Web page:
There is little doubt that New Zealand-based designer Georgia Davison, of Georgia Jay, is set to shake up the fashion industry when she unveils her SS17/18 handbag range. Davison is always drawn to function meets luxury in products, but it's this collection which best exemplifies her mission statement — each product is somehow distinctive and simultaneously timeless enough for to pass on to future generations. Davison's in-house production utilizes materials that are locally accessible, ensuring they environmentally sustainable and stimulating the New Zealand economy (each scrap of suede or leather that goes into Davison's bags are casts-offs from the meat industry or designer seconds). Read our chat with Georgia below and check out our premiere of Georgia Jay's best collection yet.
If you had to sum up your line to someone who is new to its ethos, how would you describe it for them?
Unfussy and modern, designed with thoughtful consideration for refined details and natural qualities, made by hand in New Zealand.
What was the inspiration behind this collection?
For us, design and material work hand in hand. With such a practical and personal item as a woman's bag, we are working with such subtle design refinement. So many elements need to be considered within such a compact item where quality, practicality, and design all needs to align to create a successful piece. With this range we've taken ideas of some of our initial shapes and designs and further developed and refined longstanding favorites, then with the added freedom that being in-house has given us we were also able to introduce shapes and styles we previously hadn't had the ability to develop this intimately but had always wanted to explore.
I take it there was a very specific mood board involved?
Our mood board is mostly based around exploring color and texture of various materials and this season we have evolved to include canvas and wood alongside our staple leather, suede, and brass. Our two significant leathers for this collection are a very soft pale peach that sits alongside a dirty deep rhubarb. These colors were the spark for us that felt very creamy, curvy and feminine but still had gritty, sculptural undertones. We pushed this theme within our design subtleties and details, playing on curves and arcs whilst also introducing a harder triangular/trapeze shape and playing with the balance of these two contrasting contours.
What motivated you to spotlight that specific color palette and overall an asymmetric design layout?
We always begin a collection by hunting through our local leather suppliers for colors and texture to inspire us, this begins the forming of a color palette and feels for the season's themes. Given that we are working with designing pieces that are very intimate to your everyday life I gravitate towards colors that feel like they will have a timeless appeal, then we often push one or two colors that are a little more fun, having something more unique and special on offer. We can usually only find the fun colors and textures in small runs which means they only come in a very limited run of selective styles, adding to their charm.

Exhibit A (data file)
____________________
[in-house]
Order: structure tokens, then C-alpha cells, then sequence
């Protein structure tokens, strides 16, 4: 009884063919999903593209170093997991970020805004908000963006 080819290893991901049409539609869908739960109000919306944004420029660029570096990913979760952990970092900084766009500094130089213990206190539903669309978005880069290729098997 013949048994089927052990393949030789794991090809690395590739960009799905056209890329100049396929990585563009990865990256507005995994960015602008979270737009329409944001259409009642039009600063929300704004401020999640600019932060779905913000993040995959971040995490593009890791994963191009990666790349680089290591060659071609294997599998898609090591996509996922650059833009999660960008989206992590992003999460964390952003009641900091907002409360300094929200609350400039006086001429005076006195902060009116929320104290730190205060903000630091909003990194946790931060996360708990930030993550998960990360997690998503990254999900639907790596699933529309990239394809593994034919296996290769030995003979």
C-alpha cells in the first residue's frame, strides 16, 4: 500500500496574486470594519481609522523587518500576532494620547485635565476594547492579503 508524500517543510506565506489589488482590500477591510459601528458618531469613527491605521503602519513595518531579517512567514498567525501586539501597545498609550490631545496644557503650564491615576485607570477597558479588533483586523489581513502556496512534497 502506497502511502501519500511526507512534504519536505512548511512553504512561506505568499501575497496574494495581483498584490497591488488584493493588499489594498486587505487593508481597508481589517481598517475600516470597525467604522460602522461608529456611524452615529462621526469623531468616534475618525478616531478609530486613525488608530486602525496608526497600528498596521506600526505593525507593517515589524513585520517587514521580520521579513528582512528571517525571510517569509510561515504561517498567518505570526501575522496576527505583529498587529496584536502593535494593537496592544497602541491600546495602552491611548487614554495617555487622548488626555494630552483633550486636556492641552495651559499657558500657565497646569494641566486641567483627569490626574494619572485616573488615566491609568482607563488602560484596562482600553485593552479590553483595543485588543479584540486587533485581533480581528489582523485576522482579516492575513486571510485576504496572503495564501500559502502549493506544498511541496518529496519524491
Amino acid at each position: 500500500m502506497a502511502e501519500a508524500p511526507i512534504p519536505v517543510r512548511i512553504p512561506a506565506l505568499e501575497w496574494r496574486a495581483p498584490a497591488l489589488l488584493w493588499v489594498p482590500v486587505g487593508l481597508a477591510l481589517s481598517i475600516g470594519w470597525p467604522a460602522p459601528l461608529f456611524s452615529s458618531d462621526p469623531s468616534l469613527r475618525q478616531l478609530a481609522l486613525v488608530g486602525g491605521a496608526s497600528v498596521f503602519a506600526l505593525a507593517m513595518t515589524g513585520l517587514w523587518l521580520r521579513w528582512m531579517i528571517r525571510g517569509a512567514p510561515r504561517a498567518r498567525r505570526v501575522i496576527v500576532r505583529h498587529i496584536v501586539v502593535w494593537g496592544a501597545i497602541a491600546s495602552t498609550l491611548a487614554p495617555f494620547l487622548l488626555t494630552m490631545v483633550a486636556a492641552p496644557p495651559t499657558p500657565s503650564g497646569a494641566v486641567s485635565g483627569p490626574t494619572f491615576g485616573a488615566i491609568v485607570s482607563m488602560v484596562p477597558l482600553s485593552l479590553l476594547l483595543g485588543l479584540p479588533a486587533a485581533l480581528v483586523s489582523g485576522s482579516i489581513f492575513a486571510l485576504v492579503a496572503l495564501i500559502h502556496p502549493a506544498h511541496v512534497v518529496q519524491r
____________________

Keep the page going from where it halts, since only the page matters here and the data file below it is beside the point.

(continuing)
As part of our refinement process, for our two last collections, we've been eliminating any excessive hardware that overpowers the simplicity of our designs and minimizes added bulk and weight. This resulted in the subtle asymmetrical shift in our strapping and hardware details, keeping only what is truly necessary.
Every single one of your pieces are created with so much depth, did you have one piece (or stage) throughout this line that was the most difficult for you?
Our most exciting exploration this collection has been introducing the wooden handle Orla bags. We began developing the handmade maple wood handles with our lovely friend Talica (who specializes in wooden objects) and within a month or so of prototyping different woods and exploring various proportions we had our first pairs of sample handles to work with. From here things started to develop quite quickly as we were able to begin playing with shapes for the leather body and start to see how the two materials could best complement each other, it became a very decisive and circular process with each refinement of either element influencing the other.
Working in such a collaborative way with another local crafter has been a really lovely experience and we couldn't have wished for a more harmonious result, as you hold the final handles you can really feel the care and consideration Talica has put into hand making every single set.
How does this collection differ from your past work?
This is the first collection we created every part of every piece entirely in-house! After investing in some equipment and taking on the entire production process (which we previously had to locally outsource the construction and sampling) we were able to have much more personal control over this collection. From the initial concepts to sampling, and continuously refining every design detail this has been a this has been a huge creative development for us as we feel it's all those purposeful refinements is what defines us as a brand.
Check the full look book and shop Georgia Jay here.
Images courtesy of Georgia Jay